ByJess Goodwin, writer at Creators.co
social media coordinator at Nickelodeon's The Splat :: on Twitter @thejessgoodwin

One of the best things about Harry Potter is that, much like Voldemort had he kept his horcruxes in check, it will never die. Despite the last book being released nearly a decade ago and the last movie four years after that, it remains in our public consciousness, enjoying occasional bursts (such as the recent Twitter trend).

The staying power of Harry Potter is in large part thanks to J.K. Rowling's site Pottermore, on which she (somewhat) regularly posts new information about characters, places, events — basically all things Potter.

Here are a few things Rowling has shared with us on Pottermore over the years:

1. Azkaban's Sinister Backstory

It turns out that Azkaban, the wizard's prison, originated as the island of a Dark wizard who spent a good chunk of his time luring, torturing, and murdering sailers for fun. The Ministry of Magic didn't even realize the island was there until the Dark wizard died and his enchantments to hide the place wore off.

When Ministry officials went to investigate, they discovered the island was overtaken by Dementors — who would later go on to serve as guards once it was converted into the prison, at the behest of Damocles Rowle, a "sadistic" anti-Muggle wizard. (It's pretty ironic, then, that so many anti-Muggle wizards and witches ended up imprisoned within Azkaban, eh?)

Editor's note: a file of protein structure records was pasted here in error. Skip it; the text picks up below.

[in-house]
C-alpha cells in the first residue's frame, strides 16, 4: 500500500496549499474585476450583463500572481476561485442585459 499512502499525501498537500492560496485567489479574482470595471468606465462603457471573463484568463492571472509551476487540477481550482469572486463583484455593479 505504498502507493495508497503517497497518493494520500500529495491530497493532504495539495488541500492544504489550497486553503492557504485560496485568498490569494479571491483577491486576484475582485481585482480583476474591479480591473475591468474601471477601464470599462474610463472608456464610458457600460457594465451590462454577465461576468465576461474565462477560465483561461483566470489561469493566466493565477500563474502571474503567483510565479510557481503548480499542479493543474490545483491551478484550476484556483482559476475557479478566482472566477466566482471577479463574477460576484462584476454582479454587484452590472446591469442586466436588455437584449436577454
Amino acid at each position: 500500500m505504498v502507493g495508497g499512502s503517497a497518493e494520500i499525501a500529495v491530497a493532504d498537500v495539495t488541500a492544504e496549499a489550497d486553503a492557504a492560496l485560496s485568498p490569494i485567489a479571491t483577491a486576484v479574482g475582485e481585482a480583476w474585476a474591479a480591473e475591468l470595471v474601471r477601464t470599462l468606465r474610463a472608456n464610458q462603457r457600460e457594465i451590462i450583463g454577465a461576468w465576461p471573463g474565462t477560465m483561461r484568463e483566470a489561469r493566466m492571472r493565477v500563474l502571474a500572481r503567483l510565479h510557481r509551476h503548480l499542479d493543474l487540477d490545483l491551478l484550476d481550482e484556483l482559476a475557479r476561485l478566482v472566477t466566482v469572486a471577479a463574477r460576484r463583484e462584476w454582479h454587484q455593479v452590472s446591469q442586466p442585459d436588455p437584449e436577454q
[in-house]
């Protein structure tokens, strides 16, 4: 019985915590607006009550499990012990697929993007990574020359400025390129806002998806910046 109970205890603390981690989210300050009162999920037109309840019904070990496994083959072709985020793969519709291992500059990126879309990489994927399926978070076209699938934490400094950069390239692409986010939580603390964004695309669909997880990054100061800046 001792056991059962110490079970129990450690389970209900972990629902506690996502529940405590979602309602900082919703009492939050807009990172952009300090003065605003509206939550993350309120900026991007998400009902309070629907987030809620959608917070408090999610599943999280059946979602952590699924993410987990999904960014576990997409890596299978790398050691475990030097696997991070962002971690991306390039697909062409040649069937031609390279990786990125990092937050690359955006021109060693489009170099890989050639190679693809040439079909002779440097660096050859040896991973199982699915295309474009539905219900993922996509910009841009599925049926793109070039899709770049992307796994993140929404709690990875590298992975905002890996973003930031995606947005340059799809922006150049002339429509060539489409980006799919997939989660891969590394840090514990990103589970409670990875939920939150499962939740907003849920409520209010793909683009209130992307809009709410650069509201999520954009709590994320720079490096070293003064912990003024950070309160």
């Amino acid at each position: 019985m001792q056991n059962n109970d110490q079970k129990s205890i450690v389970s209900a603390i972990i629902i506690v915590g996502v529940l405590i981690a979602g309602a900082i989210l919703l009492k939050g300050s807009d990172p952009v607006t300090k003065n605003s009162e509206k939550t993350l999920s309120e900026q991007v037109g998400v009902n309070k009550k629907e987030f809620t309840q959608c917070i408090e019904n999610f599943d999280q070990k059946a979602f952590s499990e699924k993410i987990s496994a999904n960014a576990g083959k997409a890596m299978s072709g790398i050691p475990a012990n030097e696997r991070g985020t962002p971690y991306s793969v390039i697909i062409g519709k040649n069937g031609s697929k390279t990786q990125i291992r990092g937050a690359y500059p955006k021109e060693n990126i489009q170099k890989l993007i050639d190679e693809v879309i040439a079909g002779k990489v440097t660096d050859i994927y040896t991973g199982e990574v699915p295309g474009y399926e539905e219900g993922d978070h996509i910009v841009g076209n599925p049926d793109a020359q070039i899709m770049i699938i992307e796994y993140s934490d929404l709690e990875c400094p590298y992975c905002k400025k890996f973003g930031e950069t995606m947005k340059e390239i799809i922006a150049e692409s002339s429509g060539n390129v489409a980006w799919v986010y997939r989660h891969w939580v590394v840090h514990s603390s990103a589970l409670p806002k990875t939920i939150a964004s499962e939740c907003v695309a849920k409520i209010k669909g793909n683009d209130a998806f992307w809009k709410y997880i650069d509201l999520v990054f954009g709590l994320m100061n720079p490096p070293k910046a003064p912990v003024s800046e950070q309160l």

2. Naming the Knight Bus Staff

Wondering where the names of the Knight Bus staff came from? It turns out that Ern Prang, the elderly driver, and Stan Shunpike, the conductor, were named after Rowling's grandfathers Ernest and Stanley.

3. Sybill Trelawney Is an Alcoholic

It had already been implied that Divination Professor Trelawney was fond of sherry (which she started hiding in the Room of Requirement during Dolores Umbridge's reign of terror in Order of the Phoenix). Trelawney's love of the bottle wasn't limited to the events of the fifth book, though — she had "developed an over-reliance" on the stuff, due in large part to her "underlying feeling of inadequacy." (Considering she spent her life trying to live up to her great-great-grandmother Cassandra's actually proven powers, I'm not all that surprised.)

4. Why Potions Was Such a Nightmare

Rowling wrote Potions to be such an unenjoyable class because of its similarities to Chemistry — her "least favorite subject in school." (I'd be interested to know whether Rowling ever talked back to her teachers the way Harry did to Snape.)

5. Umbridge Was Always Pretty Terrible

Speaking of Professor Umbridge, it turns out she had few if any redeeming qualities, even as a kid. Her mother was a muggle, which Dolores assumed was the reason her brother was born a squib. Though her father was a wizard, Dolores didn't have much respect for him either — she went so far as to bribe him into quitting his job as a janitor at the Ministry of Magic so she could apply for a job.